Urine can actually irritate the jellyfish's stingers, causing them to release more poison. This treatment is, in fact, a work of fiction. Jellyfish, those bulbous Medusa-like animals that float along many of the world's beaches, are common. Some of the jellyfish's skin cells, known as cnidocytes, are stinging cells. It is possible for someone to get a sunburn from touching a jellyfish. However, there are no reports of anyone being hurt by a jellyfish attack.
The story about using urine to relieve pain from jellyfish stings comes from Thailand. In this case, the idea came from people who believed that if you drank enough urine, the venom would leave your body faster. Scientists say this is not only useless but could also be harmful because excess amounts of salt in your blood stream could lead to heart problems down the road. Still, others have suggested drinking vinegar instead. It has been reported to reduce the pain from jellyfish stings and may also help prevent allergic reactions to future stings.
Thailand is one of the countries where people collect and drink urine to treat pain. The practice originates in Buddhist beliefs about the afterlife. People believe they are reborn into another life after death. To make sure they will be born into a good life, they must perform good deeds during their current life to balance out any bad ones they might have done in a previous one.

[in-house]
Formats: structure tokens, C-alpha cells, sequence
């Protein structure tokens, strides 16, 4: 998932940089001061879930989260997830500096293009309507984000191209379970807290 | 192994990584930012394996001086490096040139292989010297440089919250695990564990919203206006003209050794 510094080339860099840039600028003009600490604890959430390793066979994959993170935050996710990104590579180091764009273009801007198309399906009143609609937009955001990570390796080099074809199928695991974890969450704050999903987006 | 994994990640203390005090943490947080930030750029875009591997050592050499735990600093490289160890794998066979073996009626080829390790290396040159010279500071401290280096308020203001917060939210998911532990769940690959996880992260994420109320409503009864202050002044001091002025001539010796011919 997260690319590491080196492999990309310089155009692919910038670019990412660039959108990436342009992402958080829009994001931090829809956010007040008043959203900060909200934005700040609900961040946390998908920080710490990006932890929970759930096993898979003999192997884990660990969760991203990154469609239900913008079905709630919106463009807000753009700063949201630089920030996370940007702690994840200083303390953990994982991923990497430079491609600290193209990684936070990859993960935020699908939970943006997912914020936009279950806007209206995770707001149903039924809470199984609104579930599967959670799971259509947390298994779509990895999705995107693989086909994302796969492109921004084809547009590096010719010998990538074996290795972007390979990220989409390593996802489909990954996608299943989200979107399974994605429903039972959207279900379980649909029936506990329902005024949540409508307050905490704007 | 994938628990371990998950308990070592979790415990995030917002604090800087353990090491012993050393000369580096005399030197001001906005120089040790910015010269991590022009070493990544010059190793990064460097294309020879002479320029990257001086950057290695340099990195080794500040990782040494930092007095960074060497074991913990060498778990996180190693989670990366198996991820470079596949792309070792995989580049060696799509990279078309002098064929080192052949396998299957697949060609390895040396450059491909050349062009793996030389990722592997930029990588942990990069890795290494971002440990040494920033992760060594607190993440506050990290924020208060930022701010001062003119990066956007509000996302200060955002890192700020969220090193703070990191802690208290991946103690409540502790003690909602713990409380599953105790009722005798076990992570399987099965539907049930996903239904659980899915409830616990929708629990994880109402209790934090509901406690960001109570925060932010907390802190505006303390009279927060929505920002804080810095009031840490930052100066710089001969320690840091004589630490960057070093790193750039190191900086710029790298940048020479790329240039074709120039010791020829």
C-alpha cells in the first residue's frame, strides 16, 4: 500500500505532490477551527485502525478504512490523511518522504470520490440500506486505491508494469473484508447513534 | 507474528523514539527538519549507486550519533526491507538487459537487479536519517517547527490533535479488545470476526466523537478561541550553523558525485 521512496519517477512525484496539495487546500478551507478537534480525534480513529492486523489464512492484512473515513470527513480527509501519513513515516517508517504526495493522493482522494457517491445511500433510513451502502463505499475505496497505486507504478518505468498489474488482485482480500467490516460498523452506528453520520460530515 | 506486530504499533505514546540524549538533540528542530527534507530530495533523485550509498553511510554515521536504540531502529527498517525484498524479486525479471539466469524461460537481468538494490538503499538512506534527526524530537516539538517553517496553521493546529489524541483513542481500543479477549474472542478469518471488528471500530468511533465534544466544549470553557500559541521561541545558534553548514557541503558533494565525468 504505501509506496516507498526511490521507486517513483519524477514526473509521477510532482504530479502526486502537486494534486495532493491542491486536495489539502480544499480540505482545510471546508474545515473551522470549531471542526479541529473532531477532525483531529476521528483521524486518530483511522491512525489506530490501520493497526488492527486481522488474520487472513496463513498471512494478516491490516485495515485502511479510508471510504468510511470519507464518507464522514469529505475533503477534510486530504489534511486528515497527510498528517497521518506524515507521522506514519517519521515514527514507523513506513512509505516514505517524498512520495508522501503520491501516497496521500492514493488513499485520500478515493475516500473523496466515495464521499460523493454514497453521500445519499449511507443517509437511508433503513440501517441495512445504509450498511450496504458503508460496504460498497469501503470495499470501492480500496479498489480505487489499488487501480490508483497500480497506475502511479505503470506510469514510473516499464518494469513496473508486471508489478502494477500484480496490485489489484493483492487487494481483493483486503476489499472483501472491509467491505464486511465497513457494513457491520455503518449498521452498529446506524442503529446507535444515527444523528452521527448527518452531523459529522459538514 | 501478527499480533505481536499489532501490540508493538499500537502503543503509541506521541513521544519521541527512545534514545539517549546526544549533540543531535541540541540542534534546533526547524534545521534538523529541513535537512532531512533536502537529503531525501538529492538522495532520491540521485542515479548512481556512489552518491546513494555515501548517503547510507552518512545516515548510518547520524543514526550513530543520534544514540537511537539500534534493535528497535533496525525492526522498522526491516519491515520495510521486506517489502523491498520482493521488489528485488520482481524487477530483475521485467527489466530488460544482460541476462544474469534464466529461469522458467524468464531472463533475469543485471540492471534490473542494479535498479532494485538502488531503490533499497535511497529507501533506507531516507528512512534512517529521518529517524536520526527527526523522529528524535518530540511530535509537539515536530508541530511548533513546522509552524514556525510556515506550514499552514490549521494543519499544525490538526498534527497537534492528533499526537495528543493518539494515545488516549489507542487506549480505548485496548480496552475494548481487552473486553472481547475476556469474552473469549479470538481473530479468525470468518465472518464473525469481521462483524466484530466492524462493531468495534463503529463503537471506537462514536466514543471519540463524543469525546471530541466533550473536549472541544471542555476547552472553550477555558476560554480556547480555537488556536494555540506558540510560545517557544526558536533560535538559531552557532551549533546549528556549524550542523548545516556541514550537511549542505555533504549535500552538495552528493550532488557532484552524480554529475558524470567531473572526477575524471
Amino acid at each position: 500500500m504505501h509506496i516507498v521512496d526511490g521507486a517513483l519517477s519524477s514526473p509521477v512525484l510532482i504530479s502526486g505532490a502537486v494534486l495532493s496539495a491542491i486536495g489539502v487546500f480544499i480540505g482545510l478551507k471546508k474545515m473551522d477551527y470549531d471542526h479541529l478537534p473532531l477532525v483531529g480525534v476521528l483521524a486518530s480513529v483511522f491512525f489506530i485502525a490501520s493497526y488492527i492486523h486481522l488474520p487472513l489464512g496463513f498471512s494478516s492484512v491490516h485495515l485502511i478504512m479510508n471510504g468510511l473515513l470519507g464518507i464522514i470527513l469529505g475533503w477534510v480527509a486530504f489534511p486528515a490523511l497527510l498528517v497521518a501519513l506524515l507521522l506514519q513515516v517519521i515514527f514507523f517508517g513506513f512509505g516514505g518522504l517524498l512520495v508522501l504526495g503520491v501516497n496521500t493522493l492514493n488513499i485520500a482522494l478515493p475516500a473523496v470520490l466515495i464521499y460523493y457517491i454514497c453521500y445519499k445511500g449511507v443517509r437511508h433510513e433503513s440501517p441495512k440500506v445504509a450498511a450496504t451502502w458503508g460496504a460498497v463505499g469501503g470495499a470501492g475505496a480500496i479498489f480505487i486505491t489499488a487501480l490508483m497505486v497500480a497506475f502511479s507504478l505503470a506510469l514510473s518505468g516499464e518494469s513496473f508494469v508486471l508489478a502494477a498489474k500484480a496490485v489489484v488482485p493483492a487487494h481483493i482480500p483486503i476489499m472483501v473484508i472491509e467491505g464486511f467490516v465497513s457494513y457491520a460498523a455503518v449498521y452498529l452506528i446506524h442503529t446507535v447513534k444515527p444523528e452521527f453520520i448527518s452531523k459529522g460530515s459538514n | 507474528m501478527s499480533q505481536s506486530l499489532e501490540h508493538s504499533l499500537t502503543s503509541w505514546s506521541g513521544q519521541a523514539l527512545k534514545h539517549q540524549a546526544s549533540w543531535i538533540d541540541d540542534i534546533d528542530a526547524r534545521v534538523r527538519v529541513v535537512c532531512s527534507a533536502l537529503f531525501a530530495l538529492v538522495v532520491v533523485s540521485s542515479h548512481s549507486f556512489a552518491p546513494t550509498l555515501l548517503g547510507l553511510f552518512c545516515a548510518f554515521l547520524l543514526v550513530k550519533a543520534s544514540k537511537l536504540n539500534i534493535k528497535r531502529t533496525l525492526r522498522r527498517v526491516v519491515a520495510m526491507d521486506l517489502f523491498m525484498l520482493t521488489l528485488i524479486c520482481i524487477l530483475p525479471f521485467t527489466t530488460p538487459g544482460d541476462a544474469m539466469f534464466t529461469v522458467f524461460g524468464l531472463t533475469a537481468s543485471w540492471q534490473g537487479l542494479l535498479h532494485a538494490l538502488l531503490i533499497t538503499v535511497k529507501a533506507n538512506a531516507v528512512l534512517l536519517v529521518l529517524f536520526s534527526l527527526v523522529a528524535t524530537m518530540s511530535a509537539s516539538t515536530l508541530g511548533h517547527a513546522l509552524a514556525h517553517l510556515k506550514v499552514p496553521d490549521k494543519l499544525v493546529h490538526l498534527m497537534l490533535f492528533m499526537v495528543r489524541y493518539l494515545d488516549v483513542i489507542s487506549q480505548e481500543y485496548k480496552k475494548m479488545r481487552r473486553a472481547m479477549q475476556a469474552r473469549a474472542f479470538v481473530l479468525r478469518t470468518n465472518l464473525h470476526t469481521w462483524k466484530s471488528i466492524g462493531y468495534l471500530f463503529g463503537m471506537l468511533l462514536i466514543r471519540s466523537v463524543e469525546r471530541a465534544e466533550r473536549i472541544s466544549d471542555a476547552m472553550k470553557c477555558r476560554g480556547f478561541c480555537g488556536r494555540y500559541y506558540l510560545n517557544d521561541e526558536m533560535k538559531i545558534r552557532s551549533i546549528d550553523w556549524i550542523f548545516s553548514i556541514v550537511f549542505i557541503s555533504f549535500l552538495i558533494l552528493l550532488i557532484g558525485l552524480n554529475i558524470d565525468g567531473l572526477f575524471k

Monica consented to attempt the procedure, and it was successful. Unfortunately, in the real world, urinating on a jellyfish sting may bring more agony than relief for someone in Monica's condition.
The best course of action when faced with a jellyfish sting is usually not to try to remove the stinger but instead try to find something to apply to the area that will help reduce the pain and swelling caused by the bite. There are several things available over-the-counter and some things that you should seek medical attention for immediately if you have been stung by a jellyfish.
Over-the-counter medications such as Aleve or Ibuprofen can help reduce the pain and swelling associated with a jellyfish sting. These products can also be used to treat headaches and arthritis symptoms due to their anti-inflammatory properties. It is important to keep in mind that these products are not cure for anything but they can help with pain management until a doctor can be found to prescribe you a medication that is better suited for your condition.
If you have access to clean water, washing the area around the sting with a dilute solution of saltwater or vinegar can help remove some of the venom from the jellyfish's stinging cells.
No, not at all. Despite what you may have heard, urinating on a jellyfish sting to relieve pain is a hoax. Not only are there no research to back up this theory, but urine may potentially aggravate the sting. Tentacles of jellyfish include stinging cells called nematocysts, which carry venom. The more frequently you go to the bathroom, the more likely it is that you will release these cells and begin a painful reaction.
The best way to avoid being stung by a jellyfish is simply to avoid being in the water if you do not know what species of jellyfish are present in your area. If you are bitten by a jellyfish, seek immediate medical attention to prevent complications such as internal injury due to swallowing of part of the tentacle or death due to systemic effects of the venom.